Woe unto you, you blind guides, who say, Whosoever shall swear by the temple, it is nothing; but whosoever shall swear by the gold of the temple, he is bound!
All Commentaries on Matthew 23:16 Go To Matthew 23
George Leo Haydock
Wo to you blind guides. Avarice seems to have been the chief motive of the Pharisees in teaching this doctrine, since they taught that those who swore by the temple were guilty of no sin, nor under any obligation at all; whereas they who swore by the gold of the temple, were bound to pay a certain sum of money to the priests, by which they themselves were enriched. (Nicholas of Lyra.)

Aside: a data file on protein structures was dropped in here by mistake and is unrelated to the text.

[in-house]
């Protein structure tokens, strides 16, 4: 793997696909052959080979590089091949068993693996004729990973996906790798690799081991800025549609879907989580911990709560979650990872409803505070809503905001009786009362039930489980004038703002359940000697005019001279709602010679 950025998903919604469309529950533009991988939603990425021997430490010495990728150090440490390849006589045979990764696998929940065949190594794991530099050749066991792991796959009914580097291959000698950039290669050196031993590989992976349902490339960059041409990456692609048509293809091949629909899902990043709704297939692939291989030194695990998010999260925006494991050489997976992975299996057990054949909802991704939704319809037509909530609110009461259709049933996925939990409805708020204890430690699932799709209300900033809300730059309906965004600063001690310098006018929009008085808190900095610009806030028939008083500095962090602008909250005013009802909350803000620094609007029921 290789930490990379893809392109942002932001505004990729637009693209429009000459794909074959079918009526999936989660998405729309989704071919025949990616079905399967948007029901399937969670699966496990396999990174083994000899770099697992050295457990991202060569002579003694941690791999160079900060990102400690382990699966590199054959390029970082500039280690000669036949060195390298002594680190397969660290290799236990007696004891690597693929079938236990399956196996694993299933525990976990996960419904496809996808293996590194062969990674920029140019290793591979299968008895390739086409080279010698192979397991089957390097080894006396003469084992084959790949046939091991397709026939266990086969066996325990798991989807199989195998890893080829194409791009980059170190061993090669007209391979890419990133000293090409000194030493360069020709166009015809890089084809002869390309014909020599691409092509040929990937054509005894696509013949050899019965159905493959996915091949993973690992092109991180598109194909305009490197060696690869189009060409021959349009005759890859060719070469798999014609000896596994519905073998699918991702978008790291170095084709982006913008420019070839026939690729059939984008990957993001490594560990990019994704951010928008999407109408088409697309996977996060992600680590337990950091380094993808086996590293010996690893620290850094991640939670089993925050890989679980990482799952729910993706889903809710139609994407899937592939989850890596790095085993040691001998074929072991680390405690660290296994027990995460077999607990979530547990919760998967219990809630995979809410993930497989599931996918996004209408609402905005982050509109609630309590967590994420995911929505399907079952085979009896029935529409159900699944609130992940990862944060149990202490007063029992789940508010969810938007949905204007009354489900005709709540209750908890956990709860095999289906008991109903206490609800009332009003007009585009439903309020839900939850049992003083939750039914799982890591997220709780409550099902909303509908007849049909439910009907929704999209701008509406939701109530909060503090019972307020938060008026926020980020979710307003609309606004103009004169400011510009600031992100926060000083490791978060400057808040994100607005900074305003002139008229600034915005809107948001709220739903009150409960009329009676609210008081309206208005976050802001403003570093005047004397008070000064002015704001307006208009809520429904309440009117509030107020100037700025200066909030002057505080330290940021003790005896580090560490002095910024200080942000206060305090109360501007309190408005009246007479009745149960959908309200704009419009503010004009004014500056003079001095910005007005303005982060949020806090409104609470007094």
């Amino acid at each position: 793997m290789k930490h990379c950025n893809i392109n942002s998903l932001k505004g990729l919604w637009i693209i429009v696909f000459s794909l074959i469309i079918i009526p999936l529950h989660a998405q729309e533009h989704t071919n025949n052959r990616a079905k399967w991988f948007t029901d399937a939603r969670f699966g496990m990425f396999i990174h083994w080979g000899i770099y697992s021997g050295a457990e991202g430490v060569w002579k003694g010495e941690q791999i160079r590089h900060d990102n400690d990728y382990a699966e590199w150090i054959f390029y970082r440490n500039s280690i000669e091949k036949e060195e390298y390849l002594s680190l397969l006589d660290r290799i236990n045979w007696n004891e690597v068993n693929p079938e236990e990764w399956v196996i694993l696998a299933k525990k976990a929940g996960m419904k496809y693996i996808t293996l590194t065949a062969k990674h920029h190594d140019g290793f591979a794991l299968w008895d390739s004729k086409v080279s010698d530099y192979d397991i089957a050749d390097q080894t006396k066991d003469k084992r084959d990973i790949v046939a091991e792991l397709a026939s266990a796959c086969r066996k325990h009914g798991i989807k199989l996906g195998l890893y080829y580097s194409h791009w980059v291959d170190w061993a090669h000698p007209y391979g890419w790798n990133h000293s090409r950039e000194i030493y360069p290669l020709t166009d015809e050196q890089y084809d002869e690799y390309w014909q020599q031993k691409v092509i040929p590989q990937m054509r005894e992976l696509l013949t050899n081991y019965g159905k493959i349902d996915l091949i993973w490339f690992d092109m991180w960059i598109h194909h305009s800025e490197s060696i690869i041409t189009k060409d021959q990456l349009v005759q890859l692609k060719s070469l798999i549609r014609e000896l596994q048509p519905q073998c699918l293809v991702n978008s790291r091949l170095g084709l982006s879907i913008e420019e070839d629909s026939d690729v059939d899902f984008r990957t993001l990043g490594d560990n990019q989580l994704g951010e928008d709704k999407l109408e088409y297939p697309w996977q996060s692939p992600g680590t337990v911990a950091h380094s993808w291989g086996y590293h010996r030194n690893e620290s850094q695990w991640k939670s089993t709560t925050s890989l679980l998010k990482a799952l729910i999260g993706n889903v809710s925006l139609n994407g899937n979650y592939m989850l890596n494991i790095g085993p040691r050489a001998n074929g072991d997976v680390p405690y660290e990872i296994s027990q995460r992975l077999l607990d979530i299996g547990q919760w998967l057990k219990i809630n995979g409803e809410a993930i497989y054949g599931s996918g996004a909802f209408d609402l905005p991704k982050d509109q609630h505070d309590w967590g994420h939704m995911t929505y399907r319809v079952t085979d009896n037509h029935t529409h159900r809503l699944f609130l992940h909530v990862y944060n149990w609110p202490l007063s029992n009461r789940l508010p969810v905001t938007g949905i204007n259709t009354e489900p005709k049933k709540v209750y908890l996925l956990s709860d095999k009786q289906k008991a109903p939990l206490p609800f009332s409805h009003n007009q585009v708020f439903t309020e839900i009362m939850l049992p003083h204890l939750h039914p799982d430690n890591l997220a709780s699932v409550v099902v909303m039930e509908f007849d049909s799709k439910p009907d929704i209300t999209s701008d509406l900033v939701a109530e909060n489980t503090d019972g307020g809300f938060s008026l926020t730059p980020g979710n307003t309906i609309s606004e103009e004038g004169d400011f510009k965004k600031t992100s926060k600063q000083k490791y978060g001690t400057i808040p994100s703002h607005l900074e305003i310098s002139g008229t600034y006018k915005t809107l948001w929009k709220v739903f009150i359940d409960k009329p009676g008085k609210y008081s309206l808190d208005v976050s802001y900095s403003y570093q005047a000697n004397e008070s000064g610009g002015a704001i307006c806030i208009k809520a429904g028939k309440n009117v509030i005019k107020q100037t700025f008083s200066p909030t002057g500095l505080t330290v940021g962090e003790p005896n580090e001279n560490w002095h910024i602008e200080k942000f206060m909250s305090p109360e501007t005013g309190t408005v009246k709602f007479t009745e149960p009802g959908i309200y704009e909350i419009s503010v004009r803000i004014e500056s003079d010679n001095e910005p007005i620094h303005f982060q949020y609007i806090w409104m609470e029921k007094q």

Whosoever shall swear by the temple, it is nothing To understand this obscure place, we may take notice, that a good part of what was offered on the altar, and given to the treasury of the temple, fell to the share of the Jewish priests; and therefore it was not their interest to have such promises or oaths dispensed with. This made them teach the people, that if any one had made a promissory oath or vow to give their money or goods to the temple, or to the altar itself, as it is said ver. 18, such oaths or promises were not obligatory, or might easily be dispensed with. But if any one had sworn or vowed to give any thing to the treasury of the temple, or join it to the offerings to be made on the altar, then such oaths and promises which turned to their profit were by all means to be kept. St. Jerome expounds it of oaths in common discourse; as if they taught the people, that when any one swore by the temple, or the altar, it was not so considerable as to swear by the gold in the temple, or by the offerings there made: for in the latter cases, they were to make satisfaction according to the judgment of the Jewish priests. And to correct their covetous proceedings, Christ tells them that the temple and the altar were greater than the gold and the offerings. (Witham)